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my creative life

From Bastards to Hip Hop Artists, Hideo Kojima and the Simpsons

The Or's ECDs Charlene Chandrasekaran and Dan Morris shed light on their biggest creative inspirations

By Dan Morris and Charlene Chandrasekaran

Dan Morris' Influences

Behind The Bastards

This podcast is currently dominating my life. Hosted by an ex-Cracked editor (once one of the greatest websites on the early internet) and war reporter, this is an unearthing of all the bizarre things the worst people in history got up to in their everyday lives. It’s equal parts hysterically funny and incredibly informative. A great reminder that even a history lesson about humanity's most appalling representatives, if handled in the right way, can still be wildly entertaining.

Hideo Kojima

Few push the boundaries of creativity like Hideo. Blurring the lines between cinema and gaming (it sounds shit, but I promise it’s not), Hideo never fails to transcend expectations with his projects, whilst also confounding you in the best way. I appreciate stuff that doesn’t become homogeneous in the very global landscape we currently reside in, and Hideo stays true to his Japanese origins by doing things I don’t necessarily understand, but always end up loving. Like literally just climbing a ladder for three minutes in Metal Gear Solid 3 and making it the most iconic part of one of the biggest game releases of the year.

BBL Drizzy

As a Hip-hop fan, Kendrick vs Drake was the best thing to happen in recent times. However, one thing that fascinated me was BBL Drizzy. An instrumental diss track by super producer Metro Boomin after Drake told him to ‘shut the fuck up and make some drums’. BBL stands for ‘Brazilian Butt Lift’ by the way after Drake’s long rumoured ab-based plastic surgery.

The incredible thing was the song it sampled was created by a comedian using AI in the style of a 70’s soul singer crooning about Drake’s shortcomings. Metro sampled it, put the song out and said he would give a free beat to the rapper who put the best verse on it. 24 hours later and it’s everywhere. Even the Duolingo bird has had a go. It’s a perfect example of creative people using AI as a tool to bring an idea to life and most not even knowing it’s AI.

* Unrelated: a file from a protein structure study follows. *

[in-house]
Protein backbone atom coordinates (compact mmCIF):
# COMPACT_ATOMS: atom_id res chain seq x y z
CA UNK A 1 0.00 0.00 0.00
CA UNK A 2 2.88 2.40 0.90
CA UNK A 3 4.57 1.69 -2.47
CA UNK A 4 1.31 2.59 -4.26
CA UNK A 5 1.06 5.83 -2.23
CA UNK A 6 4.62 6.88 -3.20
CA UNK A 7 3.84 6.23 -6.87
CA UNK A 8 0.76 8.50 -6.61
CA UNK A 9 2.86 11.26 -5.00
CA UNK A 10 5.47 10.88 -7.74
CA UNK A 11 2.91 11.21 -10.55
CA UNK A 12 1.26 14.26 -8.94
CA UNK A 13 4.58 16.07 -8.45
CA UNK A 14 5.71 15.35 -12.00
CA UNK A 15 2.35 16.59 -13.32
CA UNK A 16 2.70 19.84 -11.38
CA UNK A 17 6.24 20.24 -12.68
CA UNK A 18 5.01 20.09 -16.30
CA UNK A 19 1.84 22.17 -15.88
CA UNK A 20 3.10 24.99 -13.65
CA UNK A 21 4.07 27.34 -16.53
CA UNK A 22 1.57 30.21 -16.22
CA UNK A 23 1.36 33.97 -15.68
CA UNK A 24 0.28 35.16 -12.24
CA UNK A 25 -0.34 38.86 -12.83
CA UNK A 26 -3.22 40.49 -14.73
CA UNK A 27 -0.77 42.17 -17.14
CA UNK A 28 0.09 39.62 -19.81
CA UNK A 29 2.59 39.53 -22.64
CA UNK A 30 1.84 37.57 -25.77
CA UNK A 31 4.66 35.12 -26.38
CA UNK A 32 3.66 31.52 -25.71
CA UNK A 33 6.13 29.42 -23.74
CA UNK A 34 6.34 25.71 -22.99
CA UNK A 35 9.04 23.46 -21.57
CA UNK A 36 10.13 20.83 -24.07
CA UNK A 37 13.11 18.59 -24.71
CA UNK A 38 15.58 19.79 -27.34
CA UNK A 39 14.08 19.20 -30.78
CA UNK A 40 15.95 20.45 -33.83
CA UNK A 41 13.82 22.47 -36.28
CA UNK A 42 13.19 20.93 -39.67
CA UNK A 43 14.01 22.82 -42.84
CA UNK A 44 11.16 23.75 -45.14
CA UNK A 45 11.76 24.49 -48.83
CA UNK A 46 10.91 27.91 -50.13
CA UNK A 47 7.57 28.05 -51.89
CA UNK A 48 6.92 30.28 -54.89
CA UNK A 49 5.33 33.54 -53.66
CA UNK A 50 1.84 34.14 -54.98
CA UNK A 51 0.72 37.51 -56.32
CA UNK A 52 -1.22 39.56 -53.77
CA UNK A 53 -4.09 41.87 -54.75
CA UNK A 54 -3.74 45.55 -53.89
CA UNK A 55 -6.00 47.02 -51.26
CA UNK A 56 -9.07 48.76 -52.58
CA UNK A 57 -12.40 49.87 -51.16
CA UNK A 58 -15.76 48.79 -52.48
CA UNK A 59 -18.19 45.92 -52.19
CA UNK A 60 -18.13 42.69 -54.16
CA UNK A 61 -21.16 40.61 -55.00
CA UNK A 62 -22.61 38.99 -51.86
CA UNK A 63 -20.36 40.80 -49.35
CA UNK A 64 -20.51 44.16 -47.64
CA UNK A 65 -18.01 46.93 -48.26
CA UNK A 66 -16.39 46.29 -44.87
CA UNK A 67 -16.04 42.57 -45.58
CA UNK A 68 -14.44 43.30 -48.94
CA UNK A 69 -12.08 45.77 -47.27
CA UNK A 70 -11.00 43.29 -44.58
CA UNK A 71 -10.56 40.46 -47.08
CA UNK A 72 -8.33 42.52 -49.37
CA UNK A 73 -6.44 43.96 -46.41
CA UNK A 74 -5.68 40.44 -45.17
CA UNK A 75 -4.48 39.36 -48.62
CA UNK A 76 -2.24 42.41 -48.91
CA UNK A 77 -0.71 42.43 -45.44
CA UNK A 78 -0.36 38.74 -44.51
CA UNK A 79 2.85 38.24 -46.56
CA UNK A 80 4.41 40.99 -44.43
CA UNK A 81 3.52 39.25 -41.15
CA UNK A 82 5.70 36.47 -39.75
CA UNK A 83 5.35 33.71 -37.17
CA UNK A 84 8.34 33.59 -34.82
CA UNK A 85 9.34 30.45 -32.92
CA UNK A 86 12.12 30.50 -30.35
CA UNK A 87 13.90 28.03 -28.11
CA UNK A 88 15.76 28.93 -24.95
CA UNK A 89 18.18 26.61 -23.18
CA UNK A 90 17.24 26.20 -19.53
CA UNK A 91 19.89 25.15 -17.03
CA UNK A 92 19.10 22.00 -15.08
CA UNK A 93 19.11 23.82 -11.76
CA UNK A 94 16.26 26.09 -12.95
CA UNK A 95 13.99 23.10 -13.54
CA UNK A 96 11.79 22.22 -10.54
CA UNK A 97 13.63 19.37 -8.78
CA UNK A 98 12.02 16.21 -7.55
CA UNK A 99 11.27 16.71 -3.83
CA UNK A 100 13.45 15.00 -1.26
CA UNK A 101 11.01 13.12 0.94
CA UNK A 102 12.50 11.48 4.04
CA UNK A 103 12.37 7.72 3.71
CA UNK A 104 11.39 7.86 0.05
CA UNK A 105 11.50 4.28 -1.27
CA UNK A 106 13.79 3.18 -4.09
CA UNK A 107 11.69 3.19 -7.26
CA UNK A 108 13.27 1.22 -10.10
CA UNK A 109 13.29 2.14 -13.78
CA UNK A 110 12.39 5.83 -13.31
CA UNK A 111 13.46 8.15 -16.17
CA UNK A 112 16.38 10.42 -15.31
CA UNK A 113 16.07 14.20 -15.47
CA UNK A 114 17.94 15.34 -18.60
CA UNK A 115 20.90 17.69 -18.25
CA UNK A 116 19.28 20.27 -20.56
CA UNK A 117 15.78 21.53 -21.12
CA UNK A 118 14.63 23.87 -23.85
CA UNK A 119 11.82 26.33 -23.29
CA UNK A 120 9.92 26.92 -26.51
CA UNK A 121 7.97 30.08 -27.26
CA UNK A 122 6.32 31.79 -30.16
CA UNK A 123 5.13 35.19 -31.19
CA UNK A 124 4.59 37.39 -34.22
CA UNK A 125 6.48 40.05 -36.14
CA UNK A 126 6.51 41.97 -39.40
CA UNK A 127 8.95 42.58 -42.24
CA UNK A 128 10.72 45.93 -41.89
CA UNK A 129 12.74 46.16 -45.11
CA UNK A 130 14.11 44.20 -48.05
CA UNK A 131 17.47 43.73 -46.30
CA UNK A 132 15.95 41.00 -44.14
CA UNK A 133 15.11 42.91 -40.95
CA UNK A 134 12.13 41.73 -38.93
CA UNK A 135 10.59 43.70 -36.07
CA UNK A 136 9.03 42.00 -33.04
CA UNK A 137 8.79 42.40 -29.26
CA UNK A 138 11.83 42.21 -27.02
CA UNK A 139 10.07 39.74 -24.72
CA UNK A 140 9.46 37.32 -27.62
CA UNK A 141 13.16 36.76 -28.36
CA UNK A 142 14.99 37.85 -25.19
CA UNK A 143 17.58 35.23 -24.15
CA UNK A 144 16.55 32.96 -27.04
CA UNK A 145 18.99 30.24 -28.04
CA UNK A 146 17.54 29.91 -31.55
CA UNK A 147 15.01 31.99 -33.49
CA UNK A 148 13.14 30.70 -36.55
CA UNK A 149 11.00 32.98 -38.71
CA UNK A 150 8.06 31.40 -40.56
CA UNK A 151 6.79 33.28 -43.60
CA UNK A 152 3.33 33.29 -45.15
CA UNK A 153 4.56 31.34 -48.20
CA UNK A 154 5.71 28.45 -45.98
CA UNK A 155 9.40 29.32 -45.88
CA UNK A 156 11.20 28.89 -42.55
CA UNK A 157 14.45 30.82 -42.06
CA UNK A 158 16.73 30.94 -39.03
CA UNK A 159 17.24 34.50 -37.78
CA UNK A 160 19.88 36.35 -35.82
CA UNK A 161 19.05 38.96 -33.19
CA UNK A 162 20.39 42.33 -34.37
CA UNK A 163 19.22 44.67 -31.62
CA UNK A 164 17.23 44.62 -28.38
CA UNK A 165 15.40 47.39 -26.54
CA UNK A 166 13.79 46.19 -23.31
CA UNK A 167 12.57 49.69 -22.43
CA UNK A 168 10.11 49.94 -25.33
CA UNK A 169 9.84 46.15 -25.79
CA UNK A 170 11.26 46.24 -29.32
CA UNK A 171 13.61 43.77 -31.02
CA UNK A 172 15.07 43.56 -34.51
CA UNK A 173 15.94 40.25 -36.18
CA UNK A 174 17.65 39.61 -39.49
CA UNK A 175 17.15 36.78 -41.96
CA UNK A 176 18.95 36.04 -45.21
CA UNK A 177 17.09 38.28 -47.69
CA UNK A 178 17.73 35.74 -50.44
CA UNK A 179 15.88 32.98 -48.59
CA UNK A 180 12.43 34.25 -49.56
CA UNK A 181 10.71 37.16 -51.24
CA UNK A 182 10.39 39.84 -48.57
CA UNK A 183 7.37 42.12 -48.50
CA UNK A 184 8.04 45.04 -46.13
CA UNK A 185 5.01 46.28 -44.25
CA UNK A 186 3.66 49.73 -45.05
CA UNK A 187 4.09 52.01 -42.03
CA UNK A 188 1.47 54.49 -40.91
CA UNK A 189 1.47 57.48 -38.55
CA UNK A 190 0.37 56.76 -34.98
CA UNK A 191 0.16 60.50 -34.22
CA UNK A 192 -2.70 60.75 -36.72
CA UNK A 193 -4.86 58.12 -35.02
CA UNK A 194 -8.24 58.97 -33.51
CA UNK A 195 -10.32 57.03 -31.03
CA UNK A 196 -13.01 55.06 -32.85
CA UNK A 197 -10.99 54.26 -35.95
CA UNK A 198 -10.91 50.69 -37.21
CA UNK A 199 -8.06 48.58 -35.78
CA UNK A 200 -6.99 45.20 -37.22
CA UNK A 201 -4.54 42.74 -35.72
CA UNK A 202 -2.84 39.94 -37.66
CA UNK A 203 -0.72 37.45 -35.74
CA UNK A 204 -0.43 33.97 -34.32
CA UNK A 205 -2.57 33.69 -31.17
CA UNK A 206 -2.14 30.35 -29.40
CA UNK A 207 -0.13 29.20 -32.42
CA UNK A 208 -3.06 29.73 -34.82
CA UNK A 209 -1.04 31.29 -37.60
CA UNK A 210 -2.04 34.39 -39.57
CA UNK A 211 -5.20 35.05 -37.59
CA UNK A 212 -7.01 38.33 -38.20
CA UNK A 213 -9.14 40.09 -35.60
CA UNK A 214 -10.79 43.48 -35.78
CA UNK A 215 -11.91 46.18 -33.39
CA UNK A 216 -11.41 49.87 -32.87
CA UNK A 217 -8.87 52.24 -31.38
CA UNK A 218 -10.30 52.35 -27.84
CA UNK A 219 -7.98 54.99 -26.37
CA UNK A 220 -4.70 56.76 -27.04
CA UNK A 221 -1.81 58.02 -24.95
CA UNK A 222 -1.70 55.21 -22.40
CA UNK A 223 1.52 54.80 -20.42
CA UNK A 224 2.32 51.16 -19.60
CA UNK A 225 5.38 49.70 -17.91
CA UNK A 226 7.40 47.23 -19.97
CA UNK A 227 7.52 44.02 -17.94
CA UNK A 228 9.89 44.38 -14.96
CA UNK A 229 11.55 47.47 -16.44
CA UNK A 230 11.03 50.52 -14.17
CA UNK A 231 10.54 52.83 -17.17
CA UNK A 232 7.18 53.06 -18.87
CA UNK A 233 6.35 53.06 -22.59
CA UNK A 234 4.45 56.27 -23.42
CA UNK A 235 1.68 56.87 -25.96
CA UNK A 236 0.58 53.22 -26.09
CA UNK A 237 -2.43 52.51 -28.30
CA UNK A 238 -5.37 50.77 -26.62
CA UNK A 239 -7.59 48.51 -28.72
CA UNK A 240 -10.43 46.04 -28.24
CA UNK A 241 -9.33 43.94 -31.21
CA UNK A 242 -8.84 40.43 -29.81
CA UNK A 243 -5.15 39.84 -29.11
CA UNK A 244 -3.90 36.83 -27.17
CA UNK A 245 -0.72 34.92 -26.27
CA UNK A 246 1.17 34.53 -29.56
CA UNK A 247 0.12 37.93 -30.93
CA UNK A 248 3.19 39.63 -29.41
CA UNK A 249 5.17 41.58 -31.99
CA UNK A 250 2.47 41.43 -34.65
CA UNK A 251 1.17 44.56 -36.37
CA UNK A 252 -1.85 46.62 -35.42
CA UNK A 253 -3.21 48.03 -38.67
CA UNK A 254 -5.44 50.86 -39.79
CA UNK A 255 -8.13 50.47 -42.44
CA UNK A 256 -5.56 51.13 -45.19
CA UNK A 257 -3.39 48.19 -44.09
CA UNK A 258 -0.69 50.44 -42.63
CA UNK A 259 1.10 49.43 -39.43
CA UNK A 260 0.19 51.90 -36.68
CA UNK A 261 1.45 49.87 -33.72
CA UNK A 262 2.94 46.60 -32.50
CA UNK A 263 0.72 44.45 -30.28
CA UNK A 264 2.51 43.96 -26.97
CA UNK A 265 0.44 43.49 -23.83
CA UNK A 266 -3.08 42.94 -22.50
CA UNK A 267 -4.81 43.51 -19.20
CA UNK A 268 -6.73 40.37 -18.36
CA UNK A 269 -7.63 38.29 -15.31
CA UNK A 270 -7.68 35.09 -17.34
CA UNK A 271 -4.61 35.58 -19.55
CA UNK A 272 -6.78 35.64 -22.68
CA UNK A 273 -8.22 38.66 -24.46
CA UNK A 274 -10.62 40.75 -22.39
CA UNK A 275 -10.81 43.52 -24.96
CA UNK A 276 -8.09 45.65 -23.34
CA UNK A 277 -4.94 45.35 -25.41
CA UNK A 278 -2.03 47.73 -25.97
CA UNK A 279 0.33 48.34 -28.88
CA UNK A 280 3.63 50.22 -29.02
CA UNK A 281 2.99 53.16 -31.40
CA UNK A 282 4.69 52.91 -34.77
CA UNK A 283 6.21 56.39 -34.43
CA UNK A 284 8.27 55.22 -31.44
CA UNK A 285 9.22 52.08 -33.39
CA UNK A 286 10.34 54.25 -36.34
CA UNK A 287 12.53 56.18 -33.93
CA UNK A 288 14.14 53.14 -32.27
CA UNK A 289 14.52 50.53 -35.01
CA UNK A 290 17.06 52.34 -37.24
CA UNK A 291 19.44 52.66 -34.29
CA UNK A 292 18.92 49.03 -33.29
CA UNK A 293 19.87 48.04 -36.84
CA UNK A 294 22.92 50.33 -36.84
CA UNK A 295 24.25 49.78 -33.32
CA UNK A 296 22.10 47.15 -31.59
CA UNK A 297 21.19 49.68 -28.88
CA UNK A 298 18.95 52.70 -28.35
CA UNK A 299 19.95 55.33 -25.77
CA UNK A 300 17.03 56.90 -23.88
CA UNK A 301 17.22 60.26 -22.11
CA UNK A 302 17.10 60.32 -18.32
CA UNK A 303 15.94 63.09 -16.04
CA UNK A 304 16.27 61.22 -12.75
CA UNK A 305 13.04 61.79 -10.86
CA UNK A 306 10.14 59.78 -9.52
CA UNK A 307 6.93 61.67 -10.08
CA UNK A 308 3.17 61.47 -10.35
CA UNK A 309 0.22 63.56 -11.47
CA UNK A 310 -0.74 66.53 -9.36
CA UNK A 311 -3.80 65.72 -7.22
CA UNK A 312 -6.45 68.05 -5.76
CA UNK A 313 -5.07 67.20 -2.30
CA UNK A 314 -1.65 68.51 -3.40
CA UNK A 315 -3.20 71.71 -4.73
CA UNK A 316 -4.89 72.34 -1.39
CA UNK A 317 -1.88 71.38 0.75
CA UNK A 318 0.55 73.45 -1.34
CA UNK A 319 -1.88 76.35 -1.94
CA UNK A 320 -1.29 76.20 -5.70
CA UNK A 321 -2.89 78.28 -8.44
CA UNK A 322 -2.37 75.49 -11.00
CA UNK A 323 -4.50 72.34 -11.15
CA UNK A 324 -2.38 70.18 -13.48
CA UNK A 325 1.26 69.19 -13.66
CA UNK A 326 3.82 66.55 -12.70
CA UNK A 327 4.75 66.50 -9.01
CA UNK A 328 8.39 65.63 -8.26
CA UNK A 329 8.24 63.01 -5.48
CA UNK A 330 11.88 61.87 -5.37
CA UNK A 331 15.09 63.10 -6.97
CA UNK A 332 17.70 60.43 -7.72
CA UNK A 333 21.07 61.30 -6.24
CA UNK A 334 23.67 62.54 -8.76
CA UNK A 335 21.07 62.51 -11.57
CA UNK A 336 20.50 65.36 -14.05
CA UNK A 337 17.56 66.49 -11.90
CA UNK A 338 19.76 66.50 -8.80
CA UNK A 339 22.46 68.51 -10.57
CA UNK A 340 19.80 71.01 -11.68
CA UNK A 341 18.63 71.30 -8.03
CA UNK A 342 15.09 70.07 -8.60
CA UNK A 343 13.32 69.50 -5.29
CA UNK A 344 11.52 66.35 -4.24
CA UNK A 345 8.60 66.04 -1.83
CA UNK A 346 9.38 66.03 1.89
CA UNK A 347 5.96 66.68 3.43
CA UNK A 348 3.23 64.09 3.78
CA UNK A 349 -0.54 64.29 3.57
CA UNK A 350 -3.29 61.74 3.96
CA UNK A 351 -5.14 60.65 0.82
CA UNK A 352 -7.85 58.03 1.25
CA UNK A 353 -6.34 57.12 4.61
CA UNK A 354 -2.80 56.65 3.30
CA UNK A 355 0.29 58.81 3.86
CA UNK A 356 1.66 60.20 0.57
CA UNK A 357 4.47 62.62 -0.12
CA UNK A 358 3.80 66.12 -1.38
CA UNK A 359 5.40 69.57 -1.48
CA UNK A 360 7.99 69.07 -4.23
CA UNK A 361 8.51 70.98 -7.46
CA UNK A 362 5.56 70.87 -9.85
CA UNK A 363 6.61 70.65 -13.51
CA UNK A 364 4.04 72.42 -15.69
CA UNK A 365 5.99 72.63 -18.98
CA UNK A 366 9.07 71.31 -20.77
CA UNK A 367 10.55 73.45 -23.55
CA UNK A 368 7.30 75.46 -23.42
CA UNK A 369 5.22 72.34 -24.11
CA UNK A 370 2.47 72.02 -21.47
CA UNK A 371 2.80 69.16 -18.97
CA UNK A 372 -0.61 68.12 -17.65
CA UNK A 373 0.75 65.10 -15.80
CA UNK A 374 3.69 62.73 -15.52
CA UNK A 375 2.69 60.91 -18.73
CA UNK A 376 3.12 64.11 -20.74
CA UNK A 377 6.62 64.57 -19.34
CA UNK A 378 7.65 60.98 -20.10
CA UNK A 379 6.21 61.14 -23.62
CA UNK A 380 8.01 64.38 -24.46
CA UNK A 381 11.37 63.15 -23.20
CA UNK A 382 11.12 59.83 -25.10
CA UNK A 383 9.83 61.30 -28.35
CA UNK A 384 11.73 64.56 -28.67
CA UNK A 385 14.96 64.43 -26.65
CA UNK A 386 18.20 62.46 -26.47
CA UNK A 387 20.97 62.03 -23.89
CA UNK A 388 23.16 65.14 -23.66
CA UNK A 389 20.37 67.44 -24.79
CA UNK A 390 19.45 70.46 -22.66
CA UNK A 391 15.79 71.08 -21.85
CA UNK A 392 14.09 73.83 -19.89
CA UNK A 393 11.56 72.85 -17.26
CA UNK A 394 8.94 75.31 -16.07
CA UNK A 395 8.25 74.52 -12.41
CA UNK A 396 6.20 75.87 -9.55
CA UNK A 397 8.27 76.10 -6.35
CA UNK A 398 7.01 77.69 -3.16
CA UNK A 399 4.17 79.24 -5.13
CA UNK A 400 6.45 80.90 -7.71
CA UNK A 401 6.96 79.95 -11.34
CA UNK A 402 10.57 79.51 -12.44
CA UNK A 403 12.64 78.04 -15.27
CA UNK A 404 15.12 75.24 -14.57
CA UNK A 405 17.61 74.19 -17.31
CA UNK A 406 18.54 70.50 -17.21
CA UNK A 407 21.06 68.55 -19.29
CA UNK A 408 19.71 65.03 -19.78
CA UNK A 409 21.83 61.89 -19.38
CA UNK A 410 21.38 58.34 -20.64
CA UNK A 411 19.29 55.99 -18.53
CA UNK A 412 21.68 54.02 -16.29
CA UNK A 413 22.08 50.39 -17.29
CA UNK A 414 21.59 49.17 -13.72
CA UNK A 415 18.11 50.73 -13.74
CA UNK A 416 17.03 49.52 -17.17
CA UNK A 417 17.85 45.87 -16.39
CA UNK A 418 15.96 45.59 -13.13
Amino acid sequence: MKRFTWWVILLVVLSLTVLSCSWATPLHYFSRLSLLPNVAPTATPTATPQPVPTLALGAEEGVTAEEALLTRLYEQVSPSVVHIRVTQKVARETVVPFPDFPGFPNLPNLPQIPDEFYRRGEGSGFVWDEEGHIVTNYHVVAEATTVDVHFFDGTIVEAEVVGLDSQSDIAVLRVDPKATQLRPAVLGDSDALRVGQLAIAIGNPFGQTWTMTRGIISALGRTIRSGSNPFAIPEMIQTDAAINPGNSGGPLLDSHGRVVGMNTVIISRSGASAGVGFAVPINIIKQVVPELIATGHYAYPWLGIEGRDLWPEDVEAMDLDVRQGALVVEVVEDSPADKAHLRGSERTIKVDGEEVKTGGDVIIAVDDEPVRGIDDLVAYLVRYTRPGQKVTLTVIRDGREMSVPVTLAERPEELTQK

Charlene Chandrasekaran's Influences

Kehinde Wiley

I love portraiture and I saw one of Kehinde Wiley’s works in an exhibition whilst on holiday a couple of years ago. It was a fleeting visit as my baby was screaming the place down at the time, but I remembered thinking how glorious it was in real life. Then recently I was at The Brooklyn Museum and there were loads of them. His work is a rich, contemporary take on old master paintings. They’re stunning and even more so when you see the sheer scale of each piece in a space. They completely commanded the room. I managed to get 95 per cent of one squeezed into a photo.

The Simpsons

Every creative answer you’ll ever need can be found in The Simpsons (pre-2000). We reference this show at least twice a day. Dumb gags and storylines everywhere, it’s been a fertile starting point for us and always will be. It’s perhaps not the most sophisticated source of inspiration, nor the most contemporary. But we like it. And it has helped contribute to the birth of some of our best ideas in the most tangential of ways.

‘Glorious Failures’

Monumental creative failures are just the funniest things to me. They’re creatively so bad that it’s somehow pure brilliance. Take, for instance, the recent Willy Wonka experience or perhaps the now non-existent Great Yarmouth version of Madame Tussauds. Both seemingly epic fails, but the energy and belief (albeit maybe misguided) that has gone into them is so inspiring and joyful. It’s an energy and belief I want to feel in everything I create.


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